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Once in a while, it’s refreshing to see a financial advisor who takes on the Canada Revenue Agency with regards to business expenses, and ultimately succeeds, at least in getting some of the originally-disallowed expenses permitted.
Take the case decided last month of insurance specialist Gordon LeRiche (LeRiche v The Queen, 2010 TCC 416). In 2003, the tax year under review, Mr. LeRiche was responsible for providing estate-planning advice to CIBC Wood Gundy’s (“Gundy”) clients serviced by its branches in Simcoe, St. Catharines, Hamilton, Burlington, and Mississauga (two branches). He also provided estate-planning support to the investment advisors located at those branches.
Mr. LeRiche and his three assistants worked out of the Gundy offices in Mississauga.
When Mr. LeRiche filed his tax return for 2003, he deducted employment expenses of approximately $108,000. The CRA reassessed Mr. LeRiche in late 2005, reducing the amount of deductible employment expenses to only $34,500. Mr. LeRiche objected, and ended up in Tax Court as a result.
At the hearing, Mr. LeRiche filed over 140 documents supporting the deduction of nearly all of the items he claimed on his tax return.
The Income Tax Act has specific rules governing the types of expenses a commissioned employee is permitted to deduct. In addition, an expense is only deductible if it is “reasonable,” was incurred for the purpose of earning income and was neither a personal nor a capital expense (other than car expenses.)
In conducting CRA’s review of Mr. LeRiche’s expenses, the CRA denied various expenses, either because the expense was not incurred for the purpose of earning income from employment, the expense was a capital expense or it was simply not reasonable in the circumstances.
Some of the expenses under dispute were: advertising and promotion, supplies and staff expenses.
Advertising and Promotion
During the year, Mr. LeRiche deducted about $7,600 in promotional expenses, supported by approximately 100 receipts. These were incurred by Mr. LeRiche to promote himself to other investment advisors, clients, prospects, colleagues, head office staff, insurance company suppliers, and strategic alliances.
The CRA allowed only the $2,000 of promotional expenses incurred in respect of clients, prospects, and strategic alliances and refused any expenses incurred by Mr. LeRiche to promote himself among advisors and staff.
The Judge disagreed and found all the promotional expenses to be tax deductible since the investment advisors frequently referred clients to Mr. LeRiche and “they were an important source of business for (him)…It was important for him to meet with the investment advisors to explain to them the services and products he could provide to their clients.”
Mr. Le Riche claimed nearly $13,000 in supplies which the CRA denied since Gundy already provided him with the supplies he needed, yet he “chose to purchase duplicate and supplemental supplies.”
Again, the Judge disagreed, writing that “the Court must not second-guess the business judgment of the taxpayer…(Mr. LeRiche) decided that supplies in addition to those provided by…Gundy were required to effectively carry on his operations. That decision was a business decision.”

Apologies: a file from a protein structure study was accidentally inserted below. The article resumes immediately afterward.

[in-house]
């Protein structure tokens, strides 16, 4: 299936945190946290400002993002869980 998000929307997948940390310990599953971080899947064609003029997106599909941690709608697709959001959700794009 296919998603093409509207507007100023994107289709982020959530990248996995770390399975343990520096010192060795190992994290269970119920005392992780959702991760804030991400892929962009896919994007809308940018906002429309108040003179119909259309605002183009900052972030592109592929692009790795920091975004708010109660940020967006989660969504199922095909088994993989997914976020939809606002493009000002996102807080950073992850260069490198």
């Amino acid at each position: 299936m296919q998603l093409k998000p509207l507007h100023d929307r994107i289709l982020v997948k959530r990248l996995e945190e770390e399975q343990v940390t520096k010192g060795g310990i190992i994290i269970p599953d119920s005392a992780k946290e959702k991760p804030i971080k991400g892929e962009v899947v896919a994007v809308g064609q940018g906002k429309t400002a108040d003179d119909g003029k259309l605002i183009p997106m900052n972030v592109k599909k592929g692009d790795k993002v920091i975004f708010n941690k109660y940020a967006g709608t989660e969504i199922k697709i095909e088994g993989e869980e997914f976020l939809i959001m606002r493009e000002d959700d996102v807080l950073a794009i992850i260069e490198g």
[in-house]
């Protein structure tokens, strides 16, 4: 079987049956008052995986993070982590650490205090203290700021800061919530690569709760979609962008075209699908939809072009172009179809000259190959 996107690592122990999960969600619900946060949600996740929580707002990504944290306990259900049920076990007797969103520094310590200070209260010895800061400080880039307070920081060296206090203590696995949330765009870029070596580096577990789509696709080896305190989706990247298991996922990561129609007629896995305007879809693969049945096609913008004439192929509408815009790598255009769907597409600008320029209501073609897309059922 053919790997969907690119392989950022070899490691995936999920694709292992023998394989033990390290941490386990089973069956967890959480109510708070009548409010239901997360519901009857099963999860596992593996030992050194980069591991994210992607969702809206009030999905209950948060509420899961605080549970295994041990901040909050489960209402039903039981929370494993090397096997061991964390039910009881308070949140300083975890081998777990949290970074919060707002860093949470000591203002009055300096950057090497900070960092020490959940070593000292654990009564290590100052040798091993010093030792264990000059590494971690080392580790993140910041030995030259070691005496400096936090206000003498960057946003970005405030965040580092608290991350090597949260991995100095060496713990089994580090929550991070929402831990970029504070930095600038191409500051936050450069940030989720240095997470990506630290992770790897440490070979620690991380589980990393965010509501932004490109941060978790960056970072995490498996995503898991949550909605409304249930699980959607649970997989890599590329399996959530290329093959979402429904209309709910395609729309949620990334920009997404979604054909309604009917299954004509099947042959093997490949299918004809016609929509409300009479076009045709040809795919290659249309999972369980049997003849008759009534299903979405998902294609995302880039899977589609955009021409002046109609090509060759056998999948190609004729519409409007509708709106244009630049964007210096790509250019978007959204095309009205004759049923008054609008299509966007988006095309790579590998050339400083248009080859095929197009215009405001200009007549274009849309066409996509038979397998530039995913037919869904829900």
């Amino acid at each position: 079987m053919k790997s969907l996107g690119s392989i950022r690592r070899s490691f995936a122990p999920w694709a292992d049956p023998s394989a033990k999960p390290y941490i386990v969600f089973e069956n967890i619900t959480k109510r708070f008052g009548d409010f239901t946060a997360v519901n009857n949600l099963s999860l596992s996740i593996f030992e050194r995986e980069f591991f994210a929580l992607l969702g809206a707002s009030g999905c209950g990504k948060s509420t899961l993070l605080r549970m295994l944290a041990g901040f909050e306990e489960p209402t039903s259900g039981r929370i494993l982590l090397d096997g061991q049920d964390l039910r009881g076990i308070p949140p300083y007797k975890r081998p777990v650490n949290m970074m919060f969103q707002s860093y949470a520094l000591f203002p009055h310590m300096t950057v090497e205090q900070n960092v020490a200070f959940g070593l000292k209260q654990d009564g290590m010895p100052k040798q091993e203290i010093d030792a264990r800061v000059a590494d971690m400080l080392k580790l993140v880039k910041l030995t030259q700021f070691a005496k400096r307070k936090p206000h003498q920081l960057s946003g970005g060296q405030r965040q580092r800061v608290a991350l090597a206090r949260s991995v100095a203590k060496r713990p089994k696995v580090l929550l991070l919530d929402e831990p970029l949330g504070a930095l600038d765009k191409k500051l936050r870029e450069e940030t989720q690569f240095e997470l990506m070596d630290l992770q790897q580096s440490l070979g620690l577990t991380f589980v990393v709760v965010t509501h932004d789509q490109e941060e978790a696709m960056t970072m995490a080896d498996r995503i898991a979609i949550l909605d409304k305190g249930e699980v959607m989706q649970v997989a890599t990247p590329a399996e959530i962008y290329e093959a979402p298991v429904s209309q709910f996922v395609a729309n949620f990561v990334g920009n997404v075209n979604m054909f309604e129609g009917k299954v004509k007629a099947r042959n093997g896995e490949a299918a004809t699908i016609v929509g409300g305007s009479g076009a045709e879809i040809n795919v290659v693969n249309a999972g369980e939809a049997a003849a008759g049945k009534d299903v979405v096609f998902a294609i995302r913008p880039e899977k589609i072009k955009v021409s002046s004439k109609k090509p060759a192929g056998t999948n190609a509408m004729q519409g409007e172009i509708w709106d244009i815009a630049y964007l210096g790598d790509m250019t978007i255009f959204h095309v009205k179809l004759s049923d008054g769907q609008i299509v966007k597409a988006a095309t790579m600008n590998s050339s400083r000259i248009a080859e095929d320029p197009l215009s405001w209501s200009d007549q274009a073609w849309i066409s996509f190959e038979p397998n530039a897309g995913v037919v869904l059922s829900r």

The Judge therefore concluded that most of the expenses were allowable other than $4,500 relating to computer equipment which were non-deductible capital expenses.
Mr. LeRiche claimed $12,200 in staff expenses, relating to expenses he personally reimbursed to his three assistants.
This amount included the costs of assistants’ cell phones, highway tolls and miscellaneous out-of-pocket expenses including car allowances.
The allowances were based upon an estimate of kilometres driven by each staff member while carrying out her duties. The CRA argued that the amounts paid were “not reasonable since (his assistants) did not maintain mileage logs.”
The Judge didn’t find this lack of a logbook fatal to Mr. LeRiche’s ability to deduct the mileage allowances paid, writing, “I fail to see why (his) deduction should be denied merely because his employees did not maintain mileage logs. Deductibility is dependent upon the purpose test…and a determination of whether the amounts paid as allowances were reasonable.”
After all was said and done, the Court found that Mr. LeRiche was entitled to deduct a total of $78,000 of expenses.
While Mr. LeRiche spent over $70,000 in legal and accounting fees fighting this battle, he regarded the expenses “as an investment, not as a cost. The issues if not challenged, could have been used for reassessment of future years’ tax returns, producing a much larger problem,” says LeRiche.
Mr. LeRiche tried to avoid a costly trial from the outset but was “forced into this.” At each point of the objection process, LeRiche explained, no matter what he submitted to the CRA, they simply disagreed and “dug in their heels.”
He therefore felt his only recourse was to go to Court.
While Mr. LeRiche didn’t get the full amount he was claiming, it was nearly $45,000 higher than CRA’s original assessment, proving that with good records and proper receipts you can beat the tax man – or at least meet him halfway.
Postscript – The Judge awarded Mr. LeRiche costs, which are paid according to a very modest tariff schedule although Mr. LeRiche intends to make a further representation to the Court to be awarded more than simply the tariff amounts. Any legal fees not recovered, however, are fortunately tax deductible.